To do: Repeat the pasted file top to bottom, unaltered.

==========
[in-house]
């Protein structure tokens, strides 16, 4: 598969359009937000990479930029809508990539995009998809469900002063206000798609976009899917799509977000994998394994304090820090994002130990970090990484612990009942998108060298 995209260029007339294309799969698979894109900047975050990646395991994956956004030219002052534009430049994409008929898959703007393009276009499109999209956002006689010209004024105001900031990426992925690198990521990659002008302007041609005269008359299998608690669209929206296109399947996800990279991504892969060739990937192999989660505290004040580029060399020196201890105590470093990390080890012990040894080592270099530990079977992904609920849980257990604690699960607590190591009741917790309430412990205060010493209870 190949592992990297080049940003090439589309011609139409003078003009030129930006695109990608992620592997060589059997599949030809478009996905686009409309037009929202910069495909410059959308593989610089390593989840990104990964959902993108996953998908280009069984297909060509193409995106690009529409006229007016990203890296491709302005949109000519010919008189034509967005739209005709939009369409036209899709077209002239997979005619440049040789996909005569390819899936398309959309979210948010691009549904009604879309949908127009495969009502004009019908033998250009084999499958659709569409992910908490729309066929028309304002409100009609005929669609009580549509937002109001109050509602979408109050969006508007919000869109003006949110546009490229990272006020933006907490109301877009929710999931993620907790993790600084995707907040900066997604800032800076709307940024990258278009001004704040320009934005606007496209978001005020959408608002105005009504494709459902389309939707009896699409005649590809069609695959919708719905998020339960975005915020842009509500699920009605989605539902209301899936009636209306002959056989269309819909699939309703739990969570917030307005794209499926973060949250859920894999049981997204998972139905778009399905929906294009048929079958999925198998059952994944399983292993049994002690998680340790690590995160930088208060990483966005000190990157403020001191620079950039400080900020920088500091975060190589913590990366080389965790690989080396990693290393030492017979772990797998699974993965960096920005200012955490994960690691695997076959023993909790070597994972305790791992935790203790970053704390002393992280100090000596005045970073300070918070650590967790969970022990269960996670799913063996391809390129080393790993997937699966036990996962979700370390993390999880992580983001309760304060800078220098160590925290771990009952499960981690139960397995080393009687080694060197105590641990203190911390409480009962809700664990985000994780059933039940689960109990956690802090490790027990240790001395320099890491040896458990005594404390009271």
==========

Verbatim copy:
[in-house]
């Protein structure tokens, strides 16, 4: 598969359009937000990479930029809508990539995009998809469900002063206000798609976009899917799509977000994998394994304090820090994002130990970090990484612990009942998108060298 995209260029007339294309799969698979894109900047975050990646395991994956956004030219002052534009430049994409008929898959703007393009276009499109999209956002006689010209004024105001900031990426992925690198990521990659002008302007041609005269008359299998608690669209929206296109399947996800990279991504892969060739990937192999989660505290004040580029060399020196201890105590470093990390080890012990040894080592270099530990079977992904609920849980257990604690699960607590190591009741917790309430412990205060010493209870 190949592992990297080049940003090439589309011609139409003078003009030129930006695109990608992620592997060589059997599949030809478009996905686009409309037009929202910069495909410059959308593989610089390593989840990104990964959902993108996953998908280009069984297909060509193409995106690009529409006229007016990203890296491709302005949109000519010919008189034509967005739209005709939009369409036209899709077209002239997979005619440049040789996909005569390819899936398309959309979210948010691009549904009604879309949908127009495969009502004009019908033998250009084999499958659709569409992910908490729309066929028309304002409100009609005929669609009580549509937002109001109050509602979408109050969006508007919000869109003006949110546009490229990272006020933006907490109301877009929710999931993620907790993790600084995707907040900066997604800032800076709307940024990258278009001004704040320009934005606007496209978001005020959408608002105005009504494709459902389309939707009896699409005649590809069609695959919708719905998020339960975005915020842009509500699920009605989605539902209301899936009636209306002959056989269309819909699939309703739990969570917030307005794209499926973060949250859920894999049981997204998972139905778009399905929906294009048929079958999925198998059952994944399983292993049994002690998680340790690590995160930088208060990483966005000190990157403020001191620079950039400080900020920088500091975060190589913590990366080389965790690989080396990693290393030492017979772990797998699974993965960096920005200012955490994960690691695997076959023993909790070597994972305790791992935790203790970053704390002393992280100090000596005045970073300070918070650590967790969970022990269960996670799913063996391809390129080393790993997937699966036990996962979700370390993390999880992580983001309760304060800078220098160590925290771990009952499960981690139960397995080393009687080694060197105590641990203190911390409480009962809700664990985000994780059933039940689960109990956690802090490790027990240790001395320099890491040896458990005594404390009271």